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Denmark ‘Insulted’ by Claim Kosher Slaughter Ban Is Anti-Semitic

Denmark’s Ambassador to Israel Jesper Vahr rejected as “very insulting” accusations by Israeli officials that the country’s ban on slaughter without stunning amounted to anti-Semitism.

“European anti-Semitism is showing its true colors across Europe, and is even intensifying in the government institutions,” Israel’s Deputy Minister of Religious Services Rabbi Eli Ben Dahan said in response to Denmark’s decision.

“If this quote by the Deputy Religious Affairs Minister is directed at Denmark – and from what I read it appears to be – I not only reject it but also hold it to be very insulting to a country whose citizens during World War II stood up for their Jewish countrymen and helped Jews in Nazi-occupied Denmark escape to Sweden, the result of which was that 99 per cent of Jews in Denmark survived World War II,” Vahr told Ynet Monday.

He added that the new regulations “will not introduce any change compared to present practices.”

The new regulations were expected to go into effect on Monday.

Danish Agriculture Minister Dan Jorgensen told a local news agency last week that new regulations would outlaw all kosher slaughter in the country.

The minister’s characterization was disputed by Danish Jewish community head Finn Schwarz, who told JTA that Danish Jews already agreed in 1998 to the certification as kosher of meat from cattle that were stunned with non-penetrative captive bolt pistols. He said that the decision was made in consultation with the British Chief Rabbi’s office. The new regulation announced by Jorgensen will not ban the slaughter of animals after stunning with non-penetrative captive bolts, Schwarz said.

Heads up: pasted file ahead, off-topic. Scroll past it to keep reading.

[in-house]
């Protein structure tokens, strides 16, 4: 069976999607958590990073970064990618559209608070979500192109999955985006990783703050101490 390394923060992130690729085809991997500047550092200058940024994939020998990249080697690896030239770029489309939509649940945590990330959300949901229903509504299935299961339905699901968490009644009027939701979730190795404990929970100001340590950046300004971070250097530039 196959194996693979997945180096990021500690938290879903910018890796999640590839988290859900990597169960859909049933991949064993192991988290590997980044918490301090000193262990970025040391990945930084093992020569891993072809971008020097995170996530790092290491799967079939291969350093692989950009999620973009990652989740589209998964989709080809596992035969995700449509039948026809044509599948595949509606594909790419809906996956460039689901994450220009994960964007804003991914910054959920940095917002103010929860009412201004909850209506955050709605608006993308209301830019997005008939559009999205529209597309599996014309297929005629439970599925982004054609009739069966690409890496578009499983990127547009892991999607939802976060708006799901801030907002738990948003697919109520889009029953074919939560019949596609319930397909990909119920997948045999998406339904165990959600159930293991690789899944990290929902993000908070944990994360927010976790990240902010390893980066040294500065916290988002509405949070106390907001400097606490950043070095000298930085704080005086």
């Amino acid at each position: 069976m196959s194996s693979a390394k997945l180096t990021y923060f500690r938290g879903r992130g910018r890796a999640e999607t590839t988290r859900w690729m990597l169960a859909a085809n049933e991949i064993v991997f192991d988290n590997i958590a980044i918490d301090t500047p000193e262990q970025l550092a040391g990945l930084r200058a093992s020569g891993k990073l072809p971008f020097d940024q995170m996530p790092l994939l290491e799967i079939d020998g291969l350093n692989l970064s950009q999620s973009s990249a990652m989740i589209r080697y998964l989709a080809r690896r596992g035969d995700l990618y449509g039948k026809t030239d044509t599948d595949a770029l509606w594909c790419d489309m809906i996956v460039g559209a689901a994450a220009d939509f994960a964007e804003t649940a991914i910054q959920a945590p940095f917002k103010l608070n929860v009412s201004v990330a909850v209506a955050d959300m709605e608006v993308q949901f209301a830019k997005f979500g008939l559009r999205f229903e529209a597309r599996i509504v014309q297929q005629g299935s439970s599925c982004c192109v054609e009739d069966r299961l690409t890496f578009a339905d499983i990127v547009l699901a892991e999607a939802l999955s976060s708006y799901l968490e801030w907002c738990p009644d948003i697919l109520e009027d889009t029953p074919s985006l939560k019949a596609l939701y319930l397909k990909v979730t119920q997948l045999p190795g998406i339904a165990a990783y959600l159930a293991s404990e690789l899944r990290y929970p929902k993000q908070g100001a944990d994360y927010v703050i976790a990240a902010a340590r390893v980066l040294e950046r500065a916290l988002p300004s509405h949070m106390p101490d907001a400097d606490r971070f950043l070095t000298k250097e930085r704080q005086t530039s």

The last shechitah performed in Denmark reportedly happened more than 10 years ago. The Danish Jewish community, which numbers about 6,000, imports its kosher meat.

Rabbi Yair Melchior, the head of the Jewish community in Copenhagen, said calling the slaughter ban anti-Semitic was inaccurate and would not help in the effort to repeal the law, according to Ynet.

Ashkenazi chief rabbi David Lau called the new regulations “|a serious and severe blow to the Jewish faith and to the Jews of Denmark.”

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